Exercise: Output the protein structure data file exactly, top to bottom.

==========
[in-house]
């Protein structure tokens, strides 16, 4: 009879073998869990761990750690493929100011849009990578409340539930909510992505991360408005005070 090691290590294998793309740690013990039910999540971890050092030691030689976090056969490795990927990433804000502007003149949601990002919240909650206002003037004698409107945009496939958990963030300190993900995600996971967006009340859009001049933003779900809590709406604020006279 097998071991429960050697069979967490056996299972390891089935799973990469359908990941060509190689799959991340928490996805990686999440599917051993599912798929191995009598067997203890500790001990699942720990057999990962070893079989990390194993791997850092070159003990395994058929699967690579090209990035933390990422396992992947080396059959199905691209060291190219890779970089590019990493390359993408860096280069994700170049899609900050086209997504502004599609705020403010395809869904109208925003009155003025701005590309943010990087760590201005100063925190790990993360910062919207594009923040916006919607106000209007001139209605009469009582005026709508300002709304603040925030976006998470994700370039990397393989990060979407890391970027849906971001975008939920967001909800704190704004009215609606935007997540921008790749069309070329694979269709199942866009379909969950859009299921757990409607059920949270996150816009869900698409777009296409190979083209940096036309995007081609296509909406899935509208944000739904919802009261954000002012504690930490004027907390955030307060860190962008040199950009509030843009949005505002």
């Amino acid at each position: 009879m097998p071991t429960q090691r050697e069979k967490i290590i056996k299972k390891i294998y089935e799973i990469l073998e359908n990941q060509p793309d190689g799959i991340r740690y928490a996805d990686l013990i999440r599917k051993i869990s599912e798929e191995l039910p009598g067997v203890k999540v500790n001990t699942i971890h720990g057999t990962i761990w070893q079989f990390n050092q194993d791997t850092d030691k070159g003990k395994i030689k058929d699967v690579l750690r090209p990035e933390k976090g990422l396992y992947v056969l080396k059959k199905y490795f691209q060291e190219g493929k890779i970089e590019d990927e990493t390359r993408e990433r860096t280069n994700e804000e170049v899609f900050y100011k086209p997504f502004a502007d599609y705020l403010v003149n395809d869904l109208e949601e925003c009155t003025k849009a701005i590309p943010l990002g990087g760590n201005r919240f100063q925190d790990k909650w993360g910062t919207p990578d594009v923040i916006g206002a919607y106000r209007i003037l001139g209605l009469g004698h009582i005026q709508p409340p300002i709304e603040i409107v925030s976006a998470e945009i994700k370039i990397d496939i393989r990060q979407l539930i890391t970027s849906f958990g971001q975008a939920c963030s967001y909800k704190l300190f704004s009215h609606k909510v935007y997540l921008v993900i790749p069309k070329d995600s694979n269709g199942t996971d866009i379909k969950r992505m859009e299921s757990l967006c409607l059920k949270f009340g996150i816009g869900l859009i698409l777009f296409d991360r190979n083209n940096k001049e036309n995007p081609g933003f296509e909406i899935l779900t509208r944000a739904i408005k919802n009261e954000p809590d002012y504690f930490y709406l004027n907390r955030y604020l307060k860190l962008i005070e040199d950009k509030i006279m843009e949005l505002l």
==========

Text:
[in-house]
């Protein structure tokens, strides 16, 4: 009879073998869990761990750690493929100011849009990578409340539930909510992505991360408005005070 090691290590294998793309740690013990039910999540971890050092030691030689976090056969490795990927990433804000502007003149949601990002919240909650206002003037004698409107945009496939958990963030300190993900995600996971967006009340859009001049933003779900809590709406604020006279 097998071991429960050697069979967490056996299972390891089935799973990469359908990941060509190689799959991340928490996805990686999440599917051993599912798929191995009598067997203890500790001990699942720990057999990962070893079989990390194993791997850092070159003990395994058929699967690579090209990035933390990422396992992947080396059959199905691209060291190219890779970089590019990493390359993408860096280069994700170049899609900050086209997504502004599609705020403010395809869904109208925003009155003025701005590309943010990087760590201005100063925190790990993360910062919207594009923040916006919607106000209007001139209605009469009582005026709508300002709304603040925030976006998470994700370039990397393989990060979407890391970027849906971001975008939920967001909800704190704004009215609606935007997540921008790749069309070329694979269709199942866009379909969950859009299921757990409607059920949270996150816009869900698409777009296409190979083209940096036309995007081609296509909406899935509208944000739904919802009261954000002012504690930490004027907390955030307060860190962008040199950009509030843009949005505002």
């Amino acid at each position: 009879m097998p071991t429960q090691r050697e069979k967490i290590i056996k299972k390891i294998y089935e799973i990469l073998e359908n990941q060509p793309d190689g799959i991340r740690y928490a996805d990686l013990i999440r599917k051993i869990s599912e798929e191995l039910p009598g067997v203890k999540v500790n001990t699942i971890h720990g057999t990962i761990w070893q079989f990390n050092q194993d791997t850092d030691k070159g003990k395994i030689k058929d699967v690579l750690r090209p990035e933390k976090g990422l396992y992947v056969l080396k059959k199905y490795f691209q060291e190219g493929k890779i970089e590019d990927e990493t390359r993408e990433r860096t280069n994700e804000e170049v899609f900050y100011k086209p997504f502004a502007d599609y705020l403010v003149n395809d869904l109208e949601e925003c009155t003025k849009a701005i590309p943010l990002g990087g760590n201005r919240f100063q925190d790990k909650w993360g910062t919207p990578d594009v923040i916006g206002a919607y106000r209007i003037l001139g209605l009469g004698h009582i005026q709508p409340p300002i709304e603040i409107v925030s976006a998470e945009i994700k370039i990397d496939i393989r990060q979407l539930i890391t970027s849906f958990g971001q975008a939920c963030s967001y909800k704190l300190f704004s009215h609606k909510v935007y997540l921008v993900i790749p069309k070329d995600s694979n269709g199942t996971d866009i379909k969950r992505m859009e299921s757990l967006c409607l059920k949270f009340g996150i816009g869900l859009i698409l777009f296409d991360r190979n083209n940096k001049e036309n995007p081609g933003f296509e909406i899935l779900t509208r944000a739904i408005k919802n009261e954000p809590d002012y504690f930490y709406l004027n907390r955030y604020l307060k860190l962008i005070e040199d950009k509030i006279m843009e949005l505002l």